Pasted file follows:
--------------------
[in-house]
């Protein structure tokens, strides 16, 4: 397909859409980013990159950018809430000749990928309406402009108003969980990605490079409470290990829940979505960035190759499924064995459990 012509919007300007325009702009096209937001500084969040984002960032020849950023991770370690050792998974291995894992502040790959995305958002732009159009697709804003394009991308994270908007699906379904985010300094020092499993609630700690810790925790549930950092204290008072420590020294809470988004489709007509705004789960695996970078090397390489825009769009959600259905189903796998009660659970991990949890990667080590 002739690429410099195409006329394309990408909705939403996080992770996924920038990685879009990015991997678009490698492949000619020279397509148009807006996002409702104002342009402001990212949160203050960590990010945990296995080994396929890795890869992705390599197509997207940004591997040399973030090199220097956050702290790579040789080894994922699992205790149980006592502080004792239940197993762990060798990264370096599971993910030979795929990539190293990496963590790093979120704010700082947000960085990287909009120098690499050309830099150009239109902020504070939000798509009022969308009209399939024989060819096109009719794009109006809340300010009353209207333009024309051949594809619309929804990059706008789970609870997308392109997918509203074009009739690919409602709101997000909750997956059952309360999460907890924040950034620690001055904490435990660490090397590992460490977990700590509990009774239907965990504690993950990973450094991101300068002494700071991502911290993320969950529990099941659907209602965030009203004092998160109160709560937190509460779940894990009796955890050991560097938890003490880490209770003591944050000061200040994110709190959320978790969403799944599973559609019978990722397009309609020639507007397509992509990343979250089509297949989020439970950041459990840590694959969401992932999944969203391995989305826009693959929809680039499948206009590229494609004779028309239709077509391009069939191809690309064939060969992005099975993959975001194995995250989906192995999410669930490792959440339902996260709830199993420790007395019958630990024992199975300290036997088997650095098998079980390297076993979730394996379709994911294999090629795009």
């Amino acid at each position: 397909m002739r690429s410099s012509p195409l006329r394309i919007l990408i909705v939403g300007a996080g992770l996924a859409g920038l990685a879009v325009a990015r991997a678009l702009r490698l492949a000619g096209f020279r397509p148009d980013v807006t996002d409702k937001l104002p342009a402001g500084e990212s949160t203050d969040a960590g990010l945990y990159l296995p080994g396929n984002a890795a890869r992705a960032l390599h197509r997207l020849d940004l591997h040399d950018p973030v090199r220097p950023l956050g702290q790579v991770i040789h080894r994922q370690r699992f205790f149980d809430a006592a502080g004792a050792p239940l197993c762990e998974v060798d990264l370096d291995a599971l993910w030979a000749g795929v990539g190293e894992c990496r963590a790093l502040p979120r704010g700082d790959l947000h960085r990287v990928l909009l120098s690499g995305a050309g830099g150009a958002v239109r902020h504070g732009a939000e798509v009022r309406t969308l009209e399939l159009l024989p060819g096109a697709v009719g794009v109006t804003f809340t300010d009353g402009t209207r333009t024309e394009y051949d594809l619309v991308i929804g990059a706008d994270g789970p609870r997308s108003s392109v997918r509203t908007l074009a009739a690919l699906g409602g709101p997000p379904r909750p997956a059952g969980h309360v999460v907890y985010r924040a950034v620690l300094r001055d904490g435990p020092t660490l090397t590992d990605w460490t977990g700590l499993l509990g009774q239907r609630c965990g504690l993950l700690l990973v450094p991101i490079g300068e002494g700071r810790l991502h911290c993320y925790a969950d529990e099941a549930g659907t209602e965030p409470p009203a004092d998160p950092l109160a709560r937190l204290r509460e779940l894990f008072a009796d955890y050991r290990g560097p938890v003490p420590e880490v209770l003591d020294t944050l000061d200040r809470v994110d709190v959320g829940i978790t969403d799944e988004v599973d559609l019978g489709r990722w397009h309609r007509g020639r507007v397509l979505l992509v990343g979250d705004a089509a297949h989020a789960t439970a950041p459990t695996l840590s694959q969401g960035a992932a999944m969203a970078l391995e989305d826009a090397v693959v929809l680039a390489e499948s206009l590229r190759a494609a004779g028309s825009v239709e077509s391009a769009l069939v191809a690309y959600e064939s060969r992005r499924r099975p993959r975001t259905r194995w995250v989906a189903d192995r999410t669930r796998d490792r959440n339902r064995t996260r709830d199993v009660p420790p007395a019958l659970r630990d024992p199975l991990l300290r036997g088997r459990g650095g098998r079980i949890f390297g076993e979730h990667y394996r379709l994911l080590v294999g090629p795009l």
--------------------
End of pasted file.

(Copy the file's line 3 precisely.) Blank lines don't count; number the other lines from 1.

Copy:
């Amino acid at each position: 397909m002739r690429s410099s012509p195409l006329r394309i919007l990408i909705v939403g300007a996080g992770l996924a859409g920038l990685a879009v325009a990015r991997a678009l702009r490698l492949a000619g096209f020279r397509p148009d980013v807006t996002d409702k937001l104002p342009a402001g500084e990212s949160t203050d969040a960590g990010l945990y990159l296995p080994g396929n984002a890795a890869r992705a960032l390599h197509r997207l020849d940004l591997h040399d950018p973030v090199r220097p950023l956050g702290q790579v991770i040789h080894r994922q370690r699992f205790f149980d809430a006592a502080g004792a050792p239940l197993c762990e998974v060798d990264l370096d291995a599971l993910w030979a000749g795929v990539g190293e894992c990496r963590a790093l502040p979120r704010g700082d790959l947000h960085r990287v990928l909009l120098s690499g995305a050309g830099g150009a958002v239109r902020h504070g732009a939000e798509v009022r309406t969308l009209e399939l159009l024989p060819g096109a697709v009719g794009v109006t804003f809340t300010d009353g402009t209207r333009t024309e394009y051949d594809l619309v991308i929804g990059a706008d994270g789970p609870r997308s108003s392109v997918r509203t908007l074009a009739a690919l699906g409602g709101p997000p379904r909750p997956a059952g969980h309360v999460v907890y985010r924040a950034v620690l300094r001055d904490g435990p020092t660490l090397t590992d990605w460490t977990g700590l499993l509990g009774q239907r609630c965990g504690l993950l700690l990973v450094p991101i490079g300068e002494g700071r810790l991502h911290c993320y925790a969950d529990e099941a549930g659907t209602e965030p409470p009203a004092d998160p950092l109160a709560r937190l204290r509460e779940l894990f008072a009796d955890y050991r290990g560097p938890v003490p420590e880490v209770l003591d020294t944050l000061d200040r809470v994110d709190v959320g829940i978790t969403d799944e988004v599973d559609l019978g489709r990722w397009h309609r007509g020639r507007v397509l979505l992509v990343g979250d705004a089509a297949h989020a789960t439970a950041p459990t695996l840590s694959q969401g960035a992932a999944m969203a970078l391995e989305d826009a090397v693959v929809l680039a390489e499948s206009l590229r190759a494609a004779g028309s825009v239709e077509s391009a769009l069939v191809a690309y959600e064939s060969r992005r499924r099975p993959r975001t259905r194995w995250v989906a189903d192995r999410t669930r796998d490792r959440n339902r064995t996260r709830d199993v009660p420790p007395a019958l659970r630990d024992p199975l991990l300290r036997g088997r459990g650095g098998r079980i949890f390297g076993e979730h990667y394996r379709l994911l080590v294999g090629p795009l």